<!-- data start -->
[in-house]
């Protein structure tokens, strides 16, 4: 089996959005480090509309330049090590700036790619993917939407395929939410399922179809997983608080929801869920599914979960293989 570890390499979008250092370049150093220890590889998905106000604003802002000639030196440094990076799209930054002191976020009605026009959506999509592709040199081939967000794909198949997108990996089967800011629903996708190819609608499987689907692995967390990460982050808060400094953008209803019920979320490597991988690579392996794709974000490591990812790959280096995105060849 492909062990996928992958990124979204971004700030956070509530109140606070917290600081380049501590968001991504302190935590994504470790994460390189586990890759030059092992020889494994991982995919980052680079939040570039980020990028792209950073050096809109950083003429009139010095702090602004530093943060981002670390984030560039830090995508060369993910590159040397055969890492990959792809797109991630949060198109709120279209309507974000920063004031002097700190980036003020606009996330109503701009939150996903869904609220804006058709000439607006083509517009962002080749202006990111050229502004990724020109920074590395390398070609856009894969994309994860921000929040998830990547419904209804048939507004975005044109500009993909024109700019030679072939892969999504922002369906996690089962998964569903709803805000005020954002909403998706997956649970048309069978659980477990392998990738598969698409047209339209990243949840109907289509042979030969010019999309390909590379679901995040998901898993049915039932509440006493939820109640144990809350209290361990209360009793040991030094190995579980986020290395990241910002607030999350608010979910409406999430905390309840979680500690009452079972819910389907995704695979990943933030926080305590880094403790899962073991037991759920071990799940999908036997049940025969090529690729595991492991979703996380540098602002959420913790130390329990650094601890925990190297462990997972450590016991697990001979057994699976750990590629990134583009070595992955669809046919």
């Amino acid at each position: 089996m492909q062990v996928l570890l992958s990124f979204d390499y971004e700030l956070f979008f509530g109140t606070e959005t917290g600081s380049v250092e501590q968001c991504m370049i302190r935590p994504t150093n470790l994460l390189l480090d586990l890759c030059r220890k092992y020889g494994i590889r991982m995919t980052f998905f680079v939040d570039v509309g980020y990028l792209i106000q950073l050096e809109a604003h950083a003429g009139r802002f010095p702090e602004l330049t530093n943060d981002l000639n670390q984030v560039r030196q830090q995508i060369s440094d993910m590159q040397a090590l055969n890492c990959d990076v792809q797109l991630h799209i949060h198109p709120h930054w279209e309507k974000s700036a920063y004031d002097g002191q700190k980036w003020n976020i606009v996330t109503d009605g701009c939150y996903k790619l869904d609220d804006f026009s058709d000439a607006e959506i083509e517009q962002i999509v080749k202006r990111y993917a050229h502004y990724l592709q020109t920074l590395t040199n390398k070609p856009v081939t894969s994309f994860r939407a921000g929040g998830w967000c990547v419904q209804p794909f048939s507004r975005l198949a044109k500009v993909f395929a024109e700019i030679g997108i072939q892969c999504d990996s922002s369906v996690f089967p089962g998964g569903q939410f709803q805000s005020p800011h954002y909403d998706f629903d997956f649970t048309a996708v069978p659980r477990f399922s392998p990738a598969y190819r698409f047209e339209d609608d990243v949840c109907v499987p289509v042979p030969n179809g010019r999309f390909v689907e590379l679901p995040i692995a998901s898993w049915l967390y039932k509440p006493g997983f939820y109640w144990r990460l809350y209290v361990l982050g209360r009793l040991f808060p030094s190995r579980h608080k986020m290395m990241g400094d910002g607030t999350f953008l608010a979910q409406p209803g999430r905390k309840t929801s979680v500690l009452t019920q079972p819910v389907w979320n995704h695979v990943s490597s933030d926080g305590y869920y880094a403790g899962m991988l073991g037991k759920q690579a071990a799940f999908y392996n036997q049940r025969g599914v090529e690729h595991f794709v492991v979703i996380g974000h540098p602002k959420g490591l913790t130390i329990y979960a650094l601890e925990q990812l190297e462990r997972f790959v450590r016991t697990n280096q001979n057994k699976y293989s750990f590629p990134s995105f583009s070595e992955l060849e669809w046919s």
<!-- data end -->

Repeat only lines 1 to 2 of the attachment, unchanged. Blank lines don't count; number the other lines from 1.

[in-house]
């Protein structure tokens, strides 16, 4: 089996959005480090509309330049090590700036790619993917939407395929939410399922179809997983608080929801869920599914979960293989 570890390499979008250092370049150093220890590889998905106000604003802002000639030196440094990076799209930054002191976020009605026009959506999509592709040199081939967000794909198949997108990996089967800011629903996708190819609608499987689907692995967390990460982050808060400094953008209803019920979320490597991988690579392996794709974000490591990812790959280096995105060849 492909062990996928992958990124979204971004700030956070509530109140606070917290600081380049501590968001991504302190935590994504470790994460390189586990890759030059092992020889494994991982995919980052680079939040570039980020990028792209950073050096809109950083003429009139010095702090602004530093943060981002670390984030560039830090995508060369993910590159040397055969890492990959792809797109991630949060198109709120279209309507974000920063004031002097700190980036003020606009996330109503701009939150996903869904609220804006058709000439607006083509517009962002080749202006990111050229502004990724020109920074590395390398070609856009894969994309994860921000929040998830990547419904209804048939507004975005044109500009993909024109700019030679072939892969999504922002369906996690089962998964569903709803805000005020954002909403998706997956649970048309069978659980477990392998990738598969698409047209339209990243949840109907289509042979030969010019999309390909590379679901995040998901898993049915039932509440006493939820109640144990809350209290361990209360009793040991030094190995579980986020290395990241910002607030999350608010979910409406999430905390309840979680500690009452079972819910389907995704695979990943933030926080305590880094403790899962073991037991759920071990799940999908036997049940025969090529690729595991492991979703996380540098602002959420913790130390329990650094601890925990190297462990997972450590016991697990001979057994699976750990590629990134583009070595992955669809046919």